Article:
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A chart representing the Isles of the South Sea …1788
Tupaia was a talented navigator, scholar and artist from Raiatea in French Polynesia. He chose to join Cook’s voyage in 1769. His knowledge of Polynesian customs and language was invaluable, and his navigation skills were essential as he piloted the Endeavour through the scattered islands south of Tahiti. Despite his incredible knowledge and skill, Tupaia was often the subject of racism and derision by members of the crew. Tupaia remained with the expedition until they reached Batavia, where he died from dysentery or malaria in 1770.
At some stage during the voyage Tupaia produced a sketch describing the 74 islands radiating out from Tahiti. His original sketch is lost but Cook’s copy survives in the papers of Sir Joseph Banks at the British Library. A printed version, a European interpretation of Tupaia’s chart, was published by Johann Forster who sailed on Cook’s second voyage.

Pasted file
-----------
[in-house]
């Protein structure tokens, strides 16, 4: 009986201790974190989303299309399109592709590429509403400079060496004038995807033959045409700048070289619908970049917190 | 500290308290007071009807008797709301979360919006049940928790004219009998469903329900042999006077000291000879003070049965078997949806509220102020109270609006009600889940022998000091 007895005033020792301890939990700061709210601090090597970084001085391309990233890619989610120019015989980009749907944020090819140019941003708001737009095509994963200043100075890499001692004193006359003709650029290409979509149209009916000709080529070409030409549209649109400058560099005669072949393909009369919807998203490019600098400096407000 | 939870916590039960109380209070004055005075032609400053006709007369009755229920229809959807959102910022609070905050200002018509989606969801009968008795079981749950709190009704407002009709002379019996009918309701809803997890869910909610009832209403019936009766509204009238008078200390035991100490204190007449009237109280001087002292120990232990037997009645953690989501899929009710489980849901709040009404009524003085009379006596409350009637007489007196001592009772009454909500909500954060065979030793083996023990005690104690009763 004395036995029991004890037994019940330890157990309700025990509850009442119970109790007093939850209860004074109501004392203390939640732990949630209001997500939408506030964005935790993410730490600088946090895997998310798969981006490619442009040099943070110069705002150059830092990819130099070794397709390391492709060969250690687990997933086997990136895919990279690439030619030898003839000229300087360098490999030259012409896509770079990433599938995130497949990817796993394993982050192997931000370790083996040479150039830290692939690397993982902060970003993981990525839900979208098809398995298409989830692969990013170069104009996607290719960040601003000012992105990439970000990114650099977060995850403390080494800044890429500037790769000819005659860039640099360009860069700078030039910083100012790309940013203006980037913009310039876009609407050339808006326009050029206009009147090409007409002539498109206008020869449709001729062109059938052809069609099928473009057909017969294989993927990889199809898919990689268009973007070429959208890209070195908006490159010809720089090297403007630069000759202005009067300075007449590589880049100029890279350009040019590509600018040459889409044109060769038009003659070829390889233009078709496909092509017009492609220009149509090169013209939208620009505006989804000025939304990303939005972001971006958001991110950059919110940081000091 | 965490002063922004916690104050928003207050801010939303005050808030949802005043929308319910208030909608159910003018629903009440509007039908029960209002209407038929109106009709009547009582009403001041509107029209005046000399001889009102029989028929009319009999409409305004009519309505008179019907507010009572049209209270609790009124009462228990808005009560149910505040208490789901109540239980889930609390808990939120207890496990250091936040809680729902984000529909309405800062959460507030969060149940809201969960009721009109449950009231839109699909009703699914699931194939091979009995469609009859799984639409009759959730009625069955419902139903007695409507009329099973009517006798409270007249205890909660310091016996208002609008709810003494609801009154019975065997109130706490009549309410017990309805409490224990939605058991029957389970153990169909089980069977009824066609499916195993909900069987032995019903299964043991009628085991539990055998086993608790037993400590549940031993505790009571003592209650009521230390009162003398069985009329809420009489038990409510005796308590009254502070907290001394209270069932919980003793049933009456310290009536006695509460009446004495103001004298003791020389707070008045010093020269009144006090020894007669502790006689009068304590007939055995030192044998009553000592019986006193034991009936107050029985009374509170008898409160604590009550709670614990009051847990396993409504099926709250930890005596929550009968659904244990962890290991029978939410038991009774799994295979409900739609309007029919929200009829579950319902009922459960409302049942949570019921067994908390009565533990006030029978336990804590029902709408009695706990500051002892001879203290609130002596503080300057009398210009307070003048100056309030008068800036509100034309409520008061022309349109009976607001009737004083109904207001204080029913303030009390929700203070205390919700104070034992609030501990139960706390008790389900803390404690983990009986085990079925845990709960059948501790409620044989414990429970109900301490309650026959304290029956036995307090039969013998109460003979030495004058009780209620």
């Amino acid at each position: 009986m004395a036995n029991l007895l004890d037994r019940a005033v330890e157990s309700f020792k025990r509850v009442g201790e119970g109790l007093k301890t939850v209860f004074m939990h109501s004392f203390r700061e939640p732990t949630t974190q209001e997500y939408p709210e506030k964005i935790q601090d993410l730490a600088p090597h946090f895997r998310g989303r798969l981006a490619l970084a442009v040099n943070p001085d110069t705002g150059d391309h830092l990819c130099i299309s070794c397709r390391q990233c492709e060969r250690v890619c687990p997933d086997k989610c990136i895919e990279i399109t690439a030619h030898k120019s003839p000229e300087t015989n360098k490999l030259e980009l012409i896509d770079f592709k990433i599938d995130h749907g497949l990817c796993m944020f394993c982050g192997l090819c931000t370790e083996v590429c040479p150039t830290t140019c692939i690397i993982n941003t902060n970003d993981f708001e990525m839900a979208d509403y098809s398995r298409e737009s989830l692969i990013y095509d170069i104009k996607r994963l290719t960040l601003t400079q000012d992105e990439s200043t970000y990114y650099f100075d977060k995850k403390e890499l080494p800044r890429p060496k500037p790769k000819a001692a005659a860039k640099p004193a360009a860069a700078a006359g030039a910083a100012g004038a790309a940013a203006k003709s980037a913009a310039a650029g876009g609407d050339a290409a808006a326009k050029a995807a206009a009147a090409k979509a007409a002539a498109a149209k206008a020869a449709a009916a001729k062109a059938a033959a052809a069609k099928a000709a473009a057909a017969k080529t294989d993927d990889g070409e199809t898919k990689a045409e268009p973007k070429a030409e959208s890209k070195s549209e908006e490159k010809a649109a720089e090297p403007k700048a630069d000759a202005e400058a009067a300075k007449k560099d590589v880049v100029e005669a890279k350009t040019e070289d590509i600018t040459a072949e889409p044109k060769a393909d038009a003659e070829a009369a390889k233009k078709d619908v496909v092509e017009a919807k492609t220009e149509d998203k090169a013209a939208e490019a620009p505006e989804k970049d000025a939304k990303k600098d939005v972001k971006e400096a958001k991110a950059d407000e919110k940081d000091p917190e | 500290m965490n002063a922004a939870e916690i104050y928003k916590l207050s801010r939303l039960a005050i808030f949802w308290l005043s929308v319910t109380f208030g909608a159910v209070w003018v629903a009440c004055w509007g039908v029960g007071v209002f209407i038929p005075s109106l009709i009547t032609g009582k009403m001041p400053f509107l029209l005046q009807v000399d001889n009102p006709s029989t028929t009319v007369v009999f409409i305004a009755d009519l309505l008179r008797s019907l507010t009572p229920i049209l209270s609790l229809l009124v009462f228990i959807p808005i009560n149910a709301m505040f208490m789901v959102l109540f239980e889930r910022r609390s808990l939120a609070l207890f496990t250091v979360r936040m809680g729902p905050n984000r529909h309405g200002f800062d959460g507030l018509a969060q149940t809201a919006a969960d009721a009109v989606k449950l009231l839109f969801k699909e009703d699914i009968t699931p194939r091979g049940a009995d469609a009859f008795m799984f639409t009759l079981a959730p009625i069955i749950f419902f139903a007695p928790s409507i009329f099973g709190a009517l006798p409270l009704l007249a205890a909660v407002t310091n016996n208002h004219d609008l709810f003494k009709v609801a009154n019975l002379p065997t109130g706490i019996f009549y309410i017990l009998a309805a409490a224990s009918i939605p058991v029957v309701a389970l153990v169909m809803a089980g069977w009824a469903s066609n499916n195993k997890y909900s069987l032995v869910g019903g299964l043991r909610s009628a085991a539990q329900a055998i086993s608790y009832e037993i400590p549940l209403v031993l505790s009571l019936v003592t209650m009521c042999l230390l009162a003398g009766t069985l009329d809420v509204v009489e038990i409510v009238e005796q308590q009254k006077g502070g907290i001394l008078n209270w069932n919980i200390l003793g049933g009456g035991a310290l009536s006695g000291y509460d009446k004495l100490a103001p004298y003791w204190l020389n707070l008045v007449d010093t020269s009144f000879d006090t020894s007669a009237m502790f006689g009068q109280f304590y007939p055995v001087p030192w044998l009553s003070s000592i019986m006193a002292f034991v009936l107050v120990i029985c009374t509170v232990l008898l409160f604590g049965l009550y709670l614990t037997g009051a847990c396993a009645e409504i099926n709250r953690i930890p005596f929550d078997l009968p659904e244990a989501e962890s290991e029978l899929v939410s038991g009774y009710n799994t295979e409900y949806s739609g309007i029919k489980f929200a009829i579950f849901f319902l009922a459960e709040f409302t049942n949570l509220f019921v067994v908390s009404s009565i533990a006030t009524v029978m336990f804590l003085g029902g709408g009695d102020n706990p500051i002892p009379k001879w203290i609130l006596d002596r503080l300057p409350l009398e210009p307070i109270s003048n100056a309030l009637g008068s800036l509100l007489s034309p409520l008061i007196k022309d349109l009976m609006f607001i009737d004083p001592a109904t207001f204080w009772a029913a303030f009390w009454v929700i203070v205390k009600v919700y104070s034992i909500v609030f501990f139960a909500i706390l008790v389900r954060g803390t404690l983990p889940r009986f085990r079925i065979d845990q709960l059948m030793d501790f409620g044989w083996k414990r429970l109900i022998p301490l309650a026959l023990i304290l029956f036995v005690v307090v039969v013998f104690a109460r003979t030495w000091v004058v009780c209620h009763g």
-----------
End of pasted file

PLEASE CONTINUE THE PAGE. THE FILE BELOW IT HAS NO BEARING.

Tupaia’s chart did not fix the location of the islands according to the traditions of a European chart. Most likely sharing Polynesian navigation techniques, he was explaining the relationships between islands, and sailing directions from Tahiti as the central point.
Because they weren’t looking at it through his eyes ... the code of that map still lies with Tupaia. The drawings were his way of crossing the language barrier.
Jack Thatcher, Maori Master Celestial Navigator, 2021